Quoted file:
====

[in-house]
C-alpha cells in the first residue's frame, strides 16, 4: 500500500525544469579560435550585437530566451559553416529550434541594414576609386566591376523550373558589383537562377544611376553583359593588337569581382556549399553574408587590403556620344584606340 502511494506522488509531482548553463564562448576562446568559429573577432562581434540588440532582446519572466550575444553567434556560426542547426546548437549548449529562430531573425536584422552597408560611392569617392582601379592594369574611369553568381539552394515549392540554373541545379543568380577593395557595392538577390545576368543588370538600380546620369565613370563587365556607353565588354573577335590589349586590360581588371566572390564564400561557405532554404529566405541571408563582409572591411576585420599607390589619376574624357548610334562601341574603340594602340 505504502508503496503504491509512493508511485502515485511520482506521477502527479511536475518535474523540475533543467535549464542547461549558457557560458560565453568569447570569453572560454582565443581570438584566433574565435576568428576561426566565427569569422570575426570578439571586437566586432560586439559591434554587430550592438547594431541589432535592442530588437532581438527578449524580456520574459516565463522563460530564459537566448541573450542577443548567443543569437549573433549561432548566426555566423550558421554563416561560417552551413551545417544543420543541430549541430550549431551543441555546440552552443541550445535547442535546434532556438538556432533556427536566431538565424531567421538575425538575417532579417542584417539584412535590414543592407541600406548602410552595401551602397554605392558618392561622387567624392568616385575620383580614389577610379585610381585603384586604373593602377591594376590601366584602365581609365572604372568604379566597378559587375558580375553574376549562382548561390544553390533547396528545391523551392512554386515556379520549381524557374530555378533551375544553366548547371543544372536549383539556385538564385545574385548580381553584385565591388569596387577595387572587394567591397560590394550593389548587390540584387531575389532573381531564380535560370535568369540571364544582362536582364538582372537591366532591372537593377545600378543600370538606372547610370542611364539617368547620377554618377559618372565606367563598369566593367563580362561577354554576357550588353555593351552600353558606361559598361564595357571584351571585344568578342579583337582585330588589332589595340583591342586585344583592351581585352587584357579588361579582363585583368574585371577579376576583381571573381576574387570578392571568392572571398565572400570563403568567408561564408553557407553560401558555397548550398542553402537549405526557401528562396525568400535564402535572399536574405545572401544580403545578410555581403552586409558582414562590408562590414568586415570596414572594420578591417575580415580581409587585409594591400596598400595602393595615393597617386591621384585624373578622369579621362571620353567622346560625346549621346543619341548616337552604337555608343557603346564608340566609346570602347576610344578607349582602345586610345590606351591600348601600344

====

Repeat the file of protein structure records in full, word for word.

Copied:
[in-house]
C-alpha cells in the first residue's frame, strides 16, 4: 500500500525544469579560435550585437530566451559553416529550434541594414576609386566591376523550373558589383537562377544611376553583359593588337569581382556549399553574408587590403556620344584606340 502511494506522488509531482548553463564562448576562446568559429573577432562581434540588440532582446519572466550575444553567434556560426542547426546548437549548449529562430531573425536584422552597408560611392569617392582601379592594369574611369553568381539552394515549392540554373541545379543568380577593395557595392538577390545576368543588370538600380546620369565613370563587365556607353565588354573577335590589349586590360581588371566572390564564400561557405532554404529566405541571408563582409572591411576585420599607390589619376574624357548610334562601341574603340594602340 505504502508503496503504491509512493508511485502515485511520482506521477502527479511536475518535474523540475533543467535549464542547461549558457557560458560565453568569447570569453572560454582565443581570438584566433574565435576568428576561426566565427569569422570575426570578439571586437566586432560586439559591434554587430550592438547594431541589432535592442530588437532581438527578449524580456520574459516565463522563460530564459537566448541573450542577443548567443543569437549573433549561432548566426555566423550558421554563416561560417552551413551545417544543420543541430549541430550549431551543441555546440552552443541550445535547442535546434532556438538556432533556427536566431538565424531567421538575425538575417532579417542584417539584412535590414543592407541600406548602410552595401551602397554605392558618392561622387567624392568616385575620383580614389577610379585610381585603384586604373593602377591594376590601366584602365581609365572604372568604379566597378559587375558580375553574376549562382548561390544553390533547396528545391523551392512554386515556379520549381524557374530555378533551375544553366548547371543544372536549383539556385538564385545574385548580381553584385565591388569596387577595387572587394567591397560590394550593389548587390540584387531575389532573381531564380535560370535568369540571364544582362536582364538582372537591366532591372537593377545600378543600370538606372547610370542611364539617368547620377554618377559618372565606367563598369566593367563580362561577354554576357550588353555593351552600353558606361559598361564595357571584351571585344568578342579583337582585330588589332589595340583591342586585344583592351581585352587584357579588361579582363585583368574585371577579376576583381571573381576574387570578392571568392572571398565572400570563403568567408561564408553557407553560401558555397548550398542553402537549405526557401528562396525568400535564402535572399536574405545572401544580403545578410555581403552586409558582414562590408562590414568586415570596414572594420578591417575580415580581409587585409594591400596598400595602393595615393597617386591621384585624373578622369579621362571620353567622346560625346549621346543619341548616337552604337555608343557603346564608340566609346570602347576610344578607349582602345586610345590606351591600348601600344